Our aims are:
To mainstream the rights of Single Mother in development, humanitarian and peace building initiatives.
To raise social and economic statues of Nepalese Single Mother and their families.
To enhance the capacity of single mother to boost their confidence and self-esteem so that they can be their own ‘Agents of change’.
To advocate and lobby the meaningful participation of single mother at decision making levels in social, economic and political spheres.
SWDF works with Single Mother which include: widows, wives of missing husbands, divorcees, unmarried women of 35 years of age, and women separated but not divorced from their husbands.
SWDF has adopted unique methods to give voice to single mother . It brings together widows of all categories, including single mother from all sides of the conflict on a well levelled platform regardless of their caste, ethnicity (ethnic group) or political background.
The work of SWDF involves the holistic empowerment of single mother and their dependents by viewing their issues through the perspective of individual and society. SWDF has been working in the area of socio-cultural, economic, legal and political empowerment of single mother . SWDF has just not identified the needs and priorities of single mother and their families but also significantly raised the standard of living of these families. It has involved all its stakeholders in its programs-media, religious leaders, government officers, I/NGO and policy makers to sensitize each and every people about the issues of single mother and work together for the empowerment of widows.
Although the law provides protections for women, including equal pay for equal work, the government has not taken significant action to implement its provisions, even in many of its own industries. Women face systematic discrimination, particularly in rural areas, where religious and cultural tradition, lack of education, and ignorance of the law, remain severe impediments to their exercise of basic rights such as the right to vote or to hold property in their own names. Women have benefited from some changes in marriage and inheritance laws. In 1994 the Supreme Court laid out provisions for a Citizenship Law that discriminated against foreign spouses of Nepalese women. However, many other discriminatory laws still remain. According to legal experts, there are over 20 laws that discriminate against women. For example, the law grants women the right to divorce, but on narrower grounds than those applicable to men. The law on property rights also favours men in its provisions for inheritance, land tenancy, and the division of family property.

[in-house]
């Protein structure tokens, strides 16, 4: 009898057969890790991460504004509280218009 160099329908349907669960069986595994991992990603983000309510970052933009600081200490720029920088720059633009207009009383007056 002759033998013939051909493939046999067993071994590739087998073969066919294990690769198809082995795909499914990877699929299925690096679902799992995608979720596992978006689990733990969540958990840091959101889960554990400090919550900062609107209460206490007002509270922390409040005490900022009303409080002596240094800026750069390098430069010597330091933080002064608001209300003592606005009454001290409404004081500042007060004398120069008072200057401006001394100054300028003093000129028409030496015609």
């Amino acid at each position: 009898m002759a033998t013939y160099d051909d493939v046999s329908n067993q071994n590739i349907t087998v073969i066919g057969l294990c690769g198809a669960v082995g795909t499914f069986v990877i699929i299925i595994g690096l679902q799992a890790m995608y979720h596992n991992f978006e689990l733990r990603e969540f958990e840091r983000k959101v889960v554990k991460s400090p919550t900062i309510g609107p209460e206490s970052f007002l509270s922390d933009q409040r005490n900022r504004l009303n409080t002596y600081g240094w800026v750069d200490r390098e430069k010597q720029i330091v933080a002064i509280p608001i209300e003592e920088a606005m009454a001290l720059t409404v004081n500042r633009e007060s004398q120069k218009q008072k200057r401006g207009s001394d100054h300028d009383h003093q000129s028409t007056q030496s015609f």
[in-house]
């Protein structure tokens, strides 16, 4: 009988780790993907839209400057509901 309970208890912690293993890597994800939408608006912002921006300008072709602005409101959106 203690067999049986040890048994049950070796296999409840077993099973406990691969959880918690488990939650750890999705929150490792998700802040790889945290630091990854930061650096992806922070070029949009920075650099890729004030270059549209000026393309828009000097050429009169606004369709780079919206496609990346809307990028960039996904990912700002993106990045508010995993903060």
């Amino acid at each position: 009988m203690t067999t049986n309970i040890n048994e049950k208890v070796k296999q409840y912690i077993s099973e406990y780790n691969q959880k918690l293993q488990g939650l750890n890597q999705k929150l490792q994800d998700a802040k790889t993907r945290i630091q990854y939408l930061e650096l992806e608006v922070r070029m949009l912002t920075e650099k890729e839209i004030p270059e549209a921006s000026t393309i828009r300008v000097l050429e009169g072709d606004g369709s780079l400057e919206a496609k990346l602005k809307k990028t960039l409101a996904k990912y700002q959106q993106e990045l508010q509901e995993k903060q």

Lack of economic power and financial independence leaves women vulnerable to abuse. They neither have effective rights to property, nor any access to capacity and assertion building courses.
Nepal has made strong normative and legal commitments to ending gender-based violence and inequality. It has ratified the Convention on the Elimination of all forms of Discrimination Against Women (CEDAW), thereby legally binding itself to put the CEDAW provisions into practice. In addition to this, it is essential to create awareness in society that the differences between men and women exist only in our minds, but not empirically in regard to work competence, intelligence and skill. It is not that women are inferior to men, but that traditional religious practice formed over time by and for men, discounts women’s rights.